Sometimes sick people are interviewed about their food intake and activities right before they became ill, and this may reveal a common source. Government agencies identify and keep track of outbreaks, and help spread the word when one does occur.
Most people will recover completely within about a week, but the illness can last longer in people who need antibiotics, IV fluids, or an overnight stay in the hospital. Make sure you finish the entire course of antibiotics if they were prescribed.
Sometimes stool can be loose or more frequent than normal for a few months after having salmonellosis. In rare cases, people can develop joint pain due to arthritis after recovering from this infection.
Stool contamination is unfortunately a big culprit in the spread of this infection. Here are some ways to help avoid eating contaminated food including food safety tips:
- Always wash your hands thoroughly with soap and water after using the bathroom and before eating.
- Always wash your hands after touching animals or spending time in areas where they might live.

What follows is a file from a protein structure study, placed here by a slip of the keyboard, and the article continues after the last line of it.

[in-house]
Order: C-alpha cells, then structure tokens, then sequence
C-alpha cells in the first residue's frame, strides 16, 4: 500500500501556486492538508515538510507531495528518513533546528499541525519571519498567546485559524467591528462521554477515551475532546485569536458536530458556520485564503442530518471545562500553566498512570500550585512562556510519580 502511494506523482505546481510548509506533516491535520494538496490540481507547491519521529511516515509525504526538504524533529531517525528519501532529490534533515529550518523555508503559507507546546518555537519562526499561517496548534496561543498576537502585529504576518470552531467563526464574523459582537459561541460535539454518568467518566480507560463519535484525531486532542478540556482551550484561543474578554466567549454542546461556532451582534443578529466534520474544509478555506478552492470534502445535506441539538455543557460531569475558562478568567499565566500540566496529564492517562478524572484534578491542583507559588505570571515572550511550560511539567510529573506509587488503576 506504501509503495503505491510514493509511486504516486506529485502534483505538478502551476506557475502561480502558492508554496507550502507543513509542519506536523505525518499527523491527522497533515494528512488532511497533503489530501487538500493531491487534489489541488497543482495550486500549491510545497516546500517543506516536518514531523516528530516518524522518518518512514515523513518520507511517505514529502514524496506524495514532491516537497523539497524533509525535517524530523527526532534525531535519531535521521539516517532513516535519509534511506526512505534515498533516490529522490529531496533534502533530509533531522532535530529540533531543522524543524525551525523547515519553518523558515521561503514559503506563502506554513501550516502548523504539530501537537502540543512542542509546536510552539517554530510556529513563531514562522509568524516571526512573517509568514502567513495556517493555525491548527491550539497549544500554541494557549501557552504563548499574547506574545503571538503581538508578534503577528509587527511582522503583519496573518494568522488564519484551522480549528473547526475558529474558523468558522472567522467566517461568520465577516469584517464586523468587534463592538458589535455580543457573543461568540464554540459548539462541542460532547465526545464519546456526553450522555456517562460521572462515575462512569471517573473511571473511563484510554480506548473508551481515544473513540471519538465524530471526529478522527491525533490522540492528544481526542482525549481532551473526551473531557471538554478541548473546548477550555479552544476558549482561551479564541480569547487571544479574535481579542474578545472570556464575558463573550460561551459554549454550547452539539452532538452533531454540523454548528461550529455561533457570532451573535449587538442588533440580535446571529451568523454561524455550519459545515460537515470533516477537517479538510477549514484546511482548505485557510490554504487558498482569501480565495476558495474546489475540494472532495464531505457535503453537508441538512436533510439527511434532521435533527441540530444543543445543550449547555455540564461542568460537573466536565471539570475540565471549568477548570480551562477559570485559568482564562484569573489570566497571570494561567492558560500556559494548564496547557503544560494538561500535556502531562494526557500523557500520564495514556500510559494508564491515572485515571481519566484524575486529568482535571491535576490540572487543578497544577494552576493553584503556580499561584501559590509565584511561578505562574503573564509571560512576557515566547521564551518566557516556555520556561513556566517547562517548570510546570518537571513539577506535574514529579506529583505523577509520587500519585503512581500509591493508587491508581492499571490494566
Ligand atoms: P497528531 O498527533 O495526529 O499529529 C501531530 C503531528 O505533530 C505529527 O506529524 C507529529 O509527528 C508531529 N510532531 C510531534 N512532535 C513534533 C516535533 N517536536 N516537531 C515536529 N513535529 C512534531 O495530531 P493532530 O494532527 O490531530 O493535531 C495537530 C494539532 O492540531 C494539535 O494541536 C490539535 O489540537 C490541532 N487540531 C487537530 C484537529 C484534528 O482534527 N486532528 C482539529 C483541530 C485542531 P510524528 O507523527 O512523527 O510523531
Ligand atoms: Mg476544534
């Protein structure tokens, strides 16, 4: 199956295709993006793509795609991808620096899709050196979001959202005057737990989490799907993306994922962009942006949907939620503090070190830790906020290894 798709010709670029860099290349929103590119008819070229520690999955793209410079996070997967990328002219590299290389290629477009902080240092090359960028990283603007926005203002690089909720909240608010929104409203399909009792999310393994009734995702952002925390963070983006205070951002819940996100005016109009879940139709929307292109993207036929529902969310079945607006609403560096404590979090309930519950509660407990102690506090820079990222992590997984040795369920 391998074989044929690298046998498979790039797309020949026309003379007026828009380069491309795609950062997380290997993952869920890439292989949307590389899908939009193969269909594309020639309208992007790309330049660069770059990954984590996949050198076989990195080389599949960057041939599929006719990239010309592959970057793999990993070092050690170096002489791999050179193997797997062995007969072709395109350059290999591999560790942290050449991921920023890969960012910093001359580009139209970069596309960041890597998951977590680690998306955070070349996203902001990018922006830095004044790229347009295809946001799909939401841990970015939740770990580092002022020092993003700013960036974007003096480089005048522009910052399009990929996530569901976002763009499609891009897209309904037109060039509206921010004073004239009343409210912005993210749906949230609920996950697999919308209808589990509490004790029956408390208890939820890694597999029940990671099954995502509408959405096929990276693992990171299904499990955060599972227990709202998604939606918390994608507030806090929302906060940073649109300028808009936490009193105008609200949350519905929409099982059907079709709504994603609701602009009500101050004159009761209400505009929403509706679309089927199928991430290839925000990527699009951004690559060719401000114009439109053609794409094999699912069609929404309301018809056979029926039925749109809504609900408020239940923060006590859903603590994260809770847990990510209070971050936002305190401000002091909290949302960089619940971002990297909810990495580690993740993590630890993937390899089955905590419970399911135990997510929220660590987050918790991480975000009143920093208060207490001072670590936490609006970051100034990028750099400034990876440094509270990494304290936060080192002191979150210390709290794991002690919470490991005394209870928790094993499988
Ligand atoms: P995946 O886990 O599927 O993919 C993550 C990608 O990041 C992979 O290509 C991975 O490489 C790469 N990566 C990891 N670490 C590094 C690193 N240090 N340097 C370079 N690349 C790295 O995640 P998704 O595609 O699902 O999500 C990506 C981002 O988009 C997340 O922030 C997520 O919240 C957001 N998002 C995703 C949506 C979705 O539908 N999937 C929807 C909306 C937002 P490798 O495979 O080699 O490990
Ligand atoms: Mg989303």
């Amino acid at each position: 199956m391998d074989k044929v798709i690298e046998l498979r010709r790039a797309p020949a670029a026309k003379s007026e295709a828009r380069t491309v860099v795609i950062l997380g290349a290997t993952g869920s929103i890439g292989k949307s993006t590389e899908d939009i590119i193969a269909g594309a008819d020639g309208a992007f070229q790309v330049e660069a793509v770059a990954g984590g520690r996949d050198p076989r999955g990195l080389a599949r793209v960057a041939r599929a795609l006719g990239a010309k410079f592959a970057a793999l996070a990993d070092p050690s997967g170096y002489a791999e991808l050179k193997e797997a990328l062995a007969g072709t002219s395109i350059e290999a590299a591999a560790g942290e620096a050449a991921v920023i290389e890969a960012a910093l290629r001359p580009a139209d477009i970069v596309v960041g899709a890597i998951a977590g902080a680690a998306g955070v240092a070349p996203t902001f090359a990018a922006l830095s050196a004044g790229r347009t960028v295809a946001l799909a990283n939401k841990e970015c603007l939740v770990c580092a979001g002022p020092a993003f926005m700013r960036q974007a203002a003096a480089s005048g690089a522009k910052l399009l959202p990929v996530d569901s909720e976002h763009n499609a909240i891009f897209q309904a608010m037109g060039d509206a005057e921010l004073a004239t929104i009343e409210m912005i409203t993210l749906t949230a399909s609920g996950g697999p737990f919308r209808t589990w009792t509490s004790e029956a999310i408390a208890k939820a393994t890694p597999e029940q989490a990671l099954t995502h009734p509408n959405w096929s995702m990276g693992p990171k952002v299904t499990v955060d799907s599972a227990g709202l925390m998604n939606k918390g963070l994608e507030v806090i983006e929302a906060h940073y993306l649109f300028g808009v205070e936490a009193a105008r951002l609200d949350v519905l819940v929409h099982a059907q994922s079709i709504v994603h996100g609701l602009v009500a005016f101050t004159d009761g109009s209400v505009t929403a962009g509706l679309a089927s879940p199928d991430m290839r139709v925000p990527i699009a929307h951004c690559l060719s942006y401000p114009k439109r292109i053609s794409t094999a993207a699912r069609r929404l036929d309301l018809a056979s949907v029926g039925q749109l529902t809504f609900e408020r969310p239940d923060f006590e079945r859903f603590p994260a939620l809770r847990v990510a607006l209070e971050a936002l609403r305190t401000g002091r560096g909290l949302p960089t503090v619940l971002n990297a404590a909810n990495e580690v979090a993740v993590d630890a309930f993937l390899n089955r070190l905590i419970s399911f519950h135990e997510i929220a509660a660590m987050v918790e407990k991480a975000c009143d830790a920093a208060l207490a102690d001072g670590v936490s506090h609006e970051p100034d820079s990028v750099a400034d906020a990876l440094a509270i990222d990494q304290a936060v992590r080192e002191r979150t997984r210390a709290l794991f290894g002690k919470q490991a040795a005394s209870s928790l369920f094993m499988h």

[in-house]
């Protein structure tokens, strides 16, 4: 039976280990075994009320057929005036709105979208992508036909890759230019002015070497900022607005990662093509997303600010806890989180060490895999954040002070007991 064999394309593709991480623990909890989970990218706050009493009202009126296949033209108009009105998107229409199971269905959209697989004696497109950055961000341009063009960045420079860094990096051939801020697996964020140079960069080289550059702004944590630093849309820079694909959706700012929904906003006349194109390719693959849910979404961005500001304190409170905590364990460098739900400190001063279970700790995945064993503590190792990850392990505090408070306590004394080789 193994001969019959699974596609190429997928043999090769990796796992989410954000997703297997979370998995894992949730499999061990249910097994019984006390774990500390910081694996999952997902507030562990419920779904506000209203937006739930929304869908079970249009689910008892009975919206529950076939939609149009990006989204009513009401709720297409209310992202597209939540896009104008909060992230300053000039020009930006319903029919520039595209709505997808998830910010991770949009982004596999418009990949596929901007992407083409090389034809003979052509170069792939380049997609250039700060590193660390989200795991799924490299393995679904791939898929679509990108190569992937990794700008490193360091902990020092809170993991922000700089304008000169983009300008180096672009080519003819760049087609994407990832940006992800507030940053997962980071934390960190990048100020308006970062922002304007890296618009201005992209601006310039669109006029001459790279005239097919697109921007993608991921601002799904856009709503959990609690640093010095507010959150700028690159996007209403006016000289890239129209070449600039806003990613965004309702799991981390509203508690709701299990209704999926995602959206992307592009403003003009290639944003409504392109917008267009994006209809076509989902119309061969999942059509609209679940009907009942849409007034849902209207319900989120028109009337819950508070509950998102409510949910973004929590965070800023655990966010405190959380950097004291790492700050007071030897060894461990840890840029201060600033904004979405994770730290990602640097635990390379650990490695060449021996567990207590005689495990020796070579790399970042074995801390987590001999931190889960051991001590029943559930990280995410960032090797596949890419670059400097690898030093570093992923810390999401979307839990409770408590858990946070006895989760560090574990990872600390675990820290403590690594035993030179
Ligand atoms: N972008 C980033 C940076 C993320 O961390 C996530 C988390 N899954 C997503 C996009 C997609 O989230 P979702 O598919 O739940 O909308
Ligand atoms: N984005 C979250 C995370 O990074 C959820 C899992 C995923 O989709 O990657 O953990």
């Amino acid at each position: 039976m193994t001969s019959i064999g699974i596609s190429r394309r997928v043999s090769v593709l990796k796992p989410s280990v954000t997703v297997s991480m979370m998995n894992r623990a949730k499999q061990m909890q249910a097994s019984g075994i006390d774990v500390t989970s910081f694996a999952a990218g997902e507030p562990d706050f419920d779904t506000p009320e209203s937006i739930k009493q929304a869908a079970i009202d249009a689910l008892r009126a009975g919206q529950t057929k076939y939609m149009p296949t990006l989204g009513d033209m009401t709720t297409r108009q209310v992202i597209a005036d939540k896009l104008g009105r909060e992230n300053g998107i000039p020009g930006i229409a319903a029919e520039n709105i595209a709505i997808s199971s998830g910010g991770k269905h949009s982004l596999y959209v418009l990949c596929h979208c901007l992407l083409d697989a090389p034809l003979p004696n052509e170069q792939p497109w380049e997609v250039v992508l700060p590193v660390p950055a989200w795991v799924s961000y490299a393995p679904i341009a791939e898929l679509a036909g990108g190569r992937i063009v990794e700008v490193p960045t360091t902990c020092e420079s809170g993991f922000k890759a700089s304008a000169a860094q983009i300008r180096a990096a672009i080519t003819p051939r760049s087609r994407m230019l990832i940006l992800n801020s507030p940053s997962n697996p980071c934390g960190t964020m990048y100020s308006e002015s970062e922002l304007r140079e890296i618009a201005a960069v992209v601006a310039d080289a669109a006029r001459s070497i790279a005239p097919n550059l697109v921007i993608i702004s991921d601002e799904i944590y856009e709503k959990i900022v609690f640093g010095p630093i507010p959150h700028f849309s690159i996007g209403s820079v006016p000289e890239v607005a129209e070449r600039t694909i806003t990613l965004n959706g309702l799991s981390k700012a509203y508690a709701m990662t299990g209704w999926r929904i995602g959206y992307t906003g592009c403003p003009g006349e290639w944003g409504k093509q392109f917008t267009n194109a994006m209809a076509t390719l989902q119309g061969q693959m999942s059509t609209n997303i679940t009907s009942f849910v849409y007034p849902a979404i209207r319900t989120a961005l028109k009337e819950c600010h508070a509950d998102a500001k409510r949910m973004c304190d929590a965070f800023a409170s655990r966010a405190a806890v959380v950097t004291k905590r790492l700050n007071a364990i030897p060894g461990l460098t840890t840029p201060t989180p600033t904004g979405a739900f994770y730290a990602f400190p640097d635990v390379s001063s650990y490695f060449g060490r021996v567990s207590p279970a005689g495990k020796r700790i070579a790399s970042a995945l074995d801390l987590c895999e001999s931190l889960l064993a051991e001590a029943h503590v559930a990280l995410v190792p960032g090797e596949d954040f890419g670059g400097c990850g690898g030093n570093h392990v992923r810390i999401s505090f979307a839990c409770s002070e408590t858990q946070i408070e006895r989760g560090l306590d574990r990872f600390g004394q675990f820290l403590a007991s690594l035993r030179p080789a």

- Don’t prepare food for other people if you’re sick with diarrhea.
- Wash raw fruits and vegetables before eating.
- Keep raw meat and poultry away from other foods in your kitchen.
- Cook foods to the recommended internal temperature and use a food thermometer.
- Don’t leave leftovers sitting out of the fridge.
Dr. Jacobsen is a board-certified Emergency Medicine physician and writer for Buoy Health. She received her undergraduate degrees in Chemistry and Biology from Macalester College (2006) and graduated from the University of Kansas School of Medicine (2010). She completed an Emergency Medicine residency program at the University of Missouri-Kansas City (2013). She practices community Emergency Medicine in Kansas City and is also engaged in urgent care telemedicine. She joined Buoy Health in 2021. She is passionate about explaining medicine in terms that patients can understand. She hopes to empower her patients with great educational resources so they can understand their current medical concerns and improve their health for the future.